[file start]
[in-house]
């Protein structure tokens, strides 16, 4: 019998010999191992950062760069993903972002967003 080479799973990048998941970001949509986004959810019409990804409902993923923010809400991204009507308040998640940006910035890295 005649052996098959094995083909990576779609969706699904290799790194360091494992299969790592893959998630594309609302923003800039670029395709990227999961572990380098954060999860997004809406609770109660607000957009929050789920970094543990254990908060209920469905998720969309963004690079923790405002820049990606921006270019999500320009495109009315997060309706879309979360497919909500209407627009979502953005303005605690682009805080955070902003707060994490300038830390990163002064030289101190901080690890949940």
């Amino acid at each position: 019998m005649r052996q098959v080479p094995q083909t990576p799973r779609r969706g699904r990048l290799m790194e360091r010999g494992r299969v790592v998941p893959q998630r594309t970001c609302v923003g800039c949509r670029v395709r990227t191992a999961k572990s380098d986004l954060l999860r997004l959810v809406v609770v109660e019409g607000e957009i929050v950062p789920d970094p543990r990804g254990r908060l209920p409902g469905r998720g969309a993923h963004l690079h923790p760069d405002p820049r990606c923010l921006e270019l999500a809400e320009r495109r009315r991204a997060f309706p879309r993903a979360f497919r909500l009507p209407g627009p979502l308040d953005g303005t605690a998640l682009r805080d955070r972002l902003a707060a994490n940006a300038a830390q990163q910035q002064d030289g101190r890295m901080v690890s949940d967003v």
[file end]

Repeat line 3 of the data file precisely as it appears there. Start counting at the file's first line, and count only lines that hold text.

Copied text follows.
């Amino acid at each position: 019998m005649r052996q098959v080479p094995q083909t990576p799973r779609r969706g699904r990048l290799m790194e360091r010999g494992r299969v790592v998941p893959q998630r594309t970001c609302v923003g800039c949509r670029v395709r990227t191992a999961k572990s380098d986004l954060l999860r997004l959810v809406v609770v109660e019409g607000e957009i929050v950062p789920d970094p543990r990804g254990r908060l209920p409902g469905r998720g969309a993923h963004l690079h923790p760069d405002p820049r990606c923010l921006e270019l999500a809400e320009r495109r009315r991204a997060f309706p879309r993903a979360f497919r909500l009507p209407g627009p979502l308040d953005g303005t605690a998640l682009r805080d955070r972002l902003a707060a994490n940006a300038a830390q990163q910035q002064d030289g101190r890295m901080v690890s949940d967003v």